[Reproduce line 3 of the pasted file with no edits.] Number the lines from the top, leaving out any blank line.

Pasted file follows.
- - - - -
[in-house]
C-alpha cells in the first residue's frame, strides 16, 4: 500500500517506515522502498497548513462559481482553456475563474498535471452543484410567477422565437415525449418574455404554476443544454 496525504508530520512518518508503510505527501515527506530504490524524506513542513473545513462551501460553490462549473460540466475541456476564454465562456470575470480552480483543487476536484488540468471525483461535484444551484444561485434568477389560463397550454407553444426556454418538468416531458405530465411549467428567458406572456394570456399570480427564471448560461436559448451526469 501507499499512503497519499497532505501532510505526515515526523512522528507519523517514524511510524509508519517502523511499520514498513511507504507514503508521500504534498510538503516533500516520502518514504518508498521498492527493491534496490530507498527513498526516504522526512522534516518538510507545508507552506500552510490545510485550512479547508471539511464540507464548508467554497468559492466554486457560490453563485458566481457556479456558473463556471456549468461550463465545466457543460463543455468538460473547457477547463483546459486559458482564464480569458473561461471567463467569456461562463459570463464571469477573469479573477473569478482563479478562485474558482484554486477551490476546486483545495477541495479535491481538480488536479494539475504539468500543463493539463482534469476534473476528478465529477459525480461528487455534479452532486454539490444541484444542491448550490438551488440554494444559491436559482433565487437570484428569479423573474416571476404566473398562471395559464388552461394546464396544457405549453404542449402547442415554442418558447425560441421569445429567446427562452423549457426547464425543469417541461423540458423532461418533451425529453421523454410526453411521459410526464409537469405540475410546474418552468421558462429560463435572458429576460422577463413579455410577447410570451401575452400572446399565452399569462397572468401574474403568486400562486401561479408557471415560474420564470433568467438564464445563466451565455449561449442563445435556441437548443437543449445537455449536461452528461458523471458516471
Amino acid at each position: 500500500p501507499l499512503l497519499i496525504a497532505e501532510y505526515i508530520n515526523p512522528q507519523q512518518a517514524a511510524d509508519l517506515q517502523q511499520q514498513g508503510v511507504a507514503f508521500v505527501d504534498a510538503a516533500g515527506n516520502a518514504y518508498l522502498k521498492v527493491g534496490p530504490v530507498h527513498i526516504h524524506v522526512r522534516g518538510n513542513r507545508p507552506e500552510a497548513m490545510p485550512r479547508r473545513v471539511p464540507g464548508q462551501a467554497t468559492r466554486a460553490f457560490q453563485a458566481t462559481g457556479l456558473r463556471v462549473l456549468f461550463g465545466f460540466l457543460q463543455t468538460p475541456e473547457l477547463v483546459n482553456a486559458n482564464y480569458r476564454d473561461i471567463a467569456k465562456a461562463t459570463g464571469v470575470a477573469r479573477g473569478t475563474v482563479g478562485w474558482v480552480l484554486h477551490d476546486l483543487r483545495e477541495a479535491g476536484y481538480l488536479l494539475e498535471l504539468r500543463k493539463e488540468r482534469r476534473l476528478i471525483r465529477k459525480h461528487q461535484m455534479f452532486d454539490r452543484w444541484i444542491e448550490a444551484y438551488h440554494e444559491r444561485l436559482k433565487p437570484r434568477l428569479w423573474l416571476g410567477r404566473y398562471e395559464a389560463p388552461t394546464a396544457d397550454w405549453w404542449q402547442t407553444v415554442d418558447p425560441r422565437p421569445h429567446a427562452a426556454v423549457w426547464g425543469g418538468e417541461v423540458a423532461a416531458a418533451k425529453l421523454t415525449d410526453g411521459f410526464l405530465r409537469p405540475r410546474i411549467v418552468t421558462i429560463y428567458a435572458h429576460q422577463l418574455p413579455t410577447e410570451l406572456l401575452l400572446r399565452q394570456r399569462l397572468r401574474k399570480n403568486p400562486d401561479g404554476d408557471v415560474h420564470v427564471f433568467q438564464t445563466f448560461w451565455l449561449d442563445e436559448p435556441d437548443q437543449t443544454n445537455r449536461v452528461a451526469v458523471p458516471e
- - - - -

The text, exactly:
Amino acid at each position: 500500500p501507499l499512503l497519499i496525504a497532505e501532510y505526515i508530520n515526523p512522528q507519523q512518518a517514524a511510524d509508519l517506515q517502523q511499520q514498513g508503510v511507504a507514503f508521500v505527501d504534498a510538503a516533500g515527506n516520502a518514504y518508498l522502498k521498492v527493491g534496490p530504490v530507498h527513498i526516504h524524506v522526512r522534516g518538510n513542513r507545508p507552506e500552510a497548513m490545510p485550512r479547508r473545513v471539511p464540507g464548508q462551501a467554497t468559492r466554486a460553490f457560490q453563485a458566481t462559481g457556479l456558473r463556471v462549473l456549468f461550463g465545466f460540466l457543460q463543455t468538460p475541456e473547457l477547463v483546459n482553456a486559458n482564464y480569458r476564454d473561461i471567463a467569456k465562456a461562463t459570463g464571469v470575470a477573469r479573477g473569478t475563474v482563479g478562485w474558482v480552480l484554486h477551490d476546486l483543487r483545495e477541495a479535491g476536484y481538480l488536479l494539475e498535471l504539468r500543463k493539463e488540468r482534469r476534473l476528478i471525483r465529477k459525480h461528487q461535484m455534479f452532486d454539490r452543484w444541484i444542491e448550490a444551484y438551488h440554494e444559491r444561485l436559482k433565487p437570484r434568477l428569479w423573474l416571476g410567477r404566473y398562471e395559464a389560463p388552461t394546464a396544457d397550454w405549453w404542449q402547442t407553444v415554442d418558447p425560441r422565437p421569445h429567446a427562452a426556454v423549457w426547464g425543469g418538468e417541461v423540458a423532461a416531458a418533451k425529453l421523454t415525449d410526453g411521459f410526464l405530465r409537469p405540475r410546474i411549467v418552468t421558462i429560463y428567458a435572458h429576460q422577463l418574455p413579455t410577447e410570451l406572456l401575452l400572446r399565452q394570456r399569462l397572468r401574474k399570480n403568486p400562486d401561479g404554476d408557471v415560474h420564470v427564471f433568467q438564464t445563466f448560461w451565455l449561449d442563445e436559448p435556441d437548443q437543449t443544454n445537455r449536461v452528461a451526469v458523471p458516471e